Pricing a condo is a bit different than pricing a single-family home. While you can generally come to a reasonable price for a house based on comparable homes in the area, that process can be a bit trickier with condos. In fact, just because another condo in your community sold for a certain price doesn’t mean you can get the same amount.

Some of the factors you’ll want to consider include:

  • Floor number: In high-rise buildings, units on higher floors tend to sell at higher prices for several reasons, such as better views, fewer pests, more natural light and less street noise. As you look at comparable condos in your area, make sure you’re comparing apples to apples.
  • Living area: As with houses, the more square footage your condo has, the more valuable it likely is. Keep in mind, though, that if a space is arranged in a way that makes it less efficient or comfortable, that could hurt the value.
  • Bedrooms and bathrooms: Similarly, the more bedrooms and bathrooms, the more your condo will be worth.
  • Views: Depending on where it’s located, views can have a significant impact on a condo’s value. For example, if it has a view of the ocean or another body of water, a large park, a city skyline or mountains, it could be worth more than a property that overlooks, say, a shopping mall. As you research comps, you’ll also want to make sure you’re looking at properties that face the same directions (i.e., north, south, east or west).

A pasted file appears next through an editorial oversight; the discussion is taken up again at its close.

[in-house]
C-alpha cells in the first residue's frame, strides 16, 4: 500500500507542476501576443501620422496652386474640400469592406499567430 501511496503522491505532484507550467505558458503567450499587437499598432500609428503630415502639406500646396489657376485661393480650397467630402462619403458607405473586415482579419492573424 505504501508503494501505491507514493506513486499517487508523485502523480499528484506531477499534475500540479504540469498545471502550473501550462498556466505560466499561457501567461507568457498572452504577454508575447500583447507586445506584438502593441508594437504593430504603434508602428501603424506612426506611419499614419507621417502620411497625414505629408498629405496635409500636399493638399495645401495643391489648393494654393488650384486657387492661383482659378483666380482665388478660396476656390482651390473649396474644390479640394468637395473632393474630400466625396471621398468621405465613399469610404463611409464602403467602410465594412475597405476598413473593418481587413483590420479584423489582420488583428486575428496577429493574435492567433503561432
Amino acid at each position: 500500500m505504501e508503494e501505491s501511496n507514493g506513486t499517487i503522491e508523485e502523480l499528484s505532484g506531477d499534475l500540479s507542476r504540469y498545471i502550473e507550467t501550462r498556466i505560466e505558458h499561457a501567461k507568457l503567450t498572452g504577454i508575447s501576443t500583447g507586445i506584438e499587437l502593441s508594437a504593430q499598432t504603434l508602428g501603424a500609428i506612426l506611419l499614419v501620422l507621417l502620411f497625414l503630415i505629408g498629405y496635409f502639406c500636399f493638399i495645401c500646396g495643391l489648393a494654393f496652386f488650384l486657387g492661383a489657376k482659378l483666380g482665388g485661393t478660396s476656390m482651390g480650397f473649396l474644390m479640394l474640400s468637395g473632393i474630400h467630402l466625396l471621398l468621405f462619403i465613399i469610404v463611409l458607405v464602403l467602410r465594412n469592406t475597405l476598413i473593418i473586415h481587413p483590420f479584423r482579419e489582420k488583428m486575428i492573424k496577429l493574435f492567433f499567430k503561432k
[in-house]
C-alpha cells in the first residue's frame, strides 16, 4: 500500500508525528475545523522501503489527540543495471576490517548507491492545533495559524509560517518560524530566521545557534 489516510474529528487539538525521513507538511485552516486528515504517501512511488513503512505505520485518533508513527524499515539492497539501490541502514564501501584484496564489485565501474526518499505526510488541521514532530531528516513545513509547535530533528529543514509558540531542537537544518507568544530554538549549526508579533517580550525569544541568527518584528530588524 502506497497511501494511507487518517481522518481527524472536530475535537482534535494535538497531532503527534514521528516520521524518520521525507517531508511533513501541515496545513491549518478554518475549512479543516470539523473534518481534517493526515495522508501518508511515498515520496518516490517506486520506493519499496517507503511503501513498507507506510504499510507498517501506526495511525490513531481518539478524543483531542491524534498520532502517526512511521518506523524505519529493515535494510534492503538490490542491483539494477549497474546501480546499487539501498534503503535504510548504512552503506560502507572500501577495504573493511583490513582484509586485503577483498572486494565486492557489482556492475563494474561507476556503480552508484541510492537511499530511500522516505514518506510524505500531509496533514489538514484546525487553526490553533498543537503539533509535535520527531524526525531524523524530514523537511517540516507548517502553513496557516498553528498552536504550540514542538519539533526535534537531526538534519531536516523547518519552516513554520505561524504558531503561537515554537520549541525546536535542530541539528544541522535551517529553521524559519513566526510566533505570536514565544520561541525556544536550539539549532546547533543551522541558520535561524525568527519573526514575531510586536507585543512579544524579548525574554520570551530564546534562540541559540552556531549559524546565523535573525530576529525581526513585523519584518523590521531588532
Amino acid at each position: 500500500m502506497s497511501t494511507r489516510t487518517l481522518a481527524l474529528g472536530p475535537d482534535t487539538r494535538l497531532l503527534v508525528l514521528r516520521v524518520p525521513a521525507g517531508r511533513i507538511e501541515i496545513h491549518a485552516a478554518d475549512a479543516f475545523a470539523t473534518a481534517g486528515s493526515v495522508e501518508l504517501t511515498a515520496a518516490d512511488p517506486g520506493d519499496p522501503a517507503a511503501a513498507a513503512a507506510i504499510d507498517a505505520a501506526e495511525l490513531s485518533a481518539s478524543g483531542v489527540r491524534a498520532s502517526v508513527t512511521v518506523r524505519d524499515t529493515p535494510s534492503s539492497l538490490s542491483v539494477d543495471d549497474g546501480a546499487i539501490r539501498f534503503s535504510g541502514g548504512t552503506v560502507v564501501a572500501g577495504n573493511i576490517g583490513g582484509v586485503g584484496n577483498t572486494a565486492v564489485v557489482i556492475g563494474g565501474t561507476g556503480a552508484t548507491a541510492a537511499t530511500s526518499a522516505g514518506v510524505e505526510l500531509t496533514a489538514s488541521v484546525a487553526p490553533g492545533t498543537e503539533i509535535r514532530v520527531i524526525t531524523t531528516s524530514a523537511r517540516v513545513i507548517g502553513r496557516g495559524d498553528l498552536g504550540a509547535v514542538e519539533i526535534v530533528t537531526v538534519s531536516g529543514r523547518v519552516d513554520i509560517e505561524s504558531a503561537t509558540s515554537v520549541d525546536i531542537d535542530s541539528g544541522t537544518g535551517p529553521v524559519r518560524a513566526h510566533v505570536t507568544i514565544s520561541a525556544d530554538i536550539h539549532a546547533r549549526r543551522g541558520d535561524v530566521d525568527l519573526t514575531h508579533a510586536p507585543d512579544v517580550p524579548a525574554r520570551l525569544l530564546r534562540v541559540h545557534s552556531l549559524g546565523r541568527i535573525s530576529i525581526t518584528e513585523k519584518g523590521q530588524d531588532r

Step 3: Figure out when to sell

Unlike traditional houses, for which the busiest homebuying seasons tend to be spring and summer, condos don’t follow a specific selling cycle — at least not across the board. If you live in an area where many people vacation, for instance, waiting until shortly before peak season might be the best way to maximize your profit.

Of course, if you don’t have the luxury of waiting for the right time, the best time to sell is when you need to. Your agent will understand timing and the different factors that impact condo sales in your market — he or she can help guide your decision.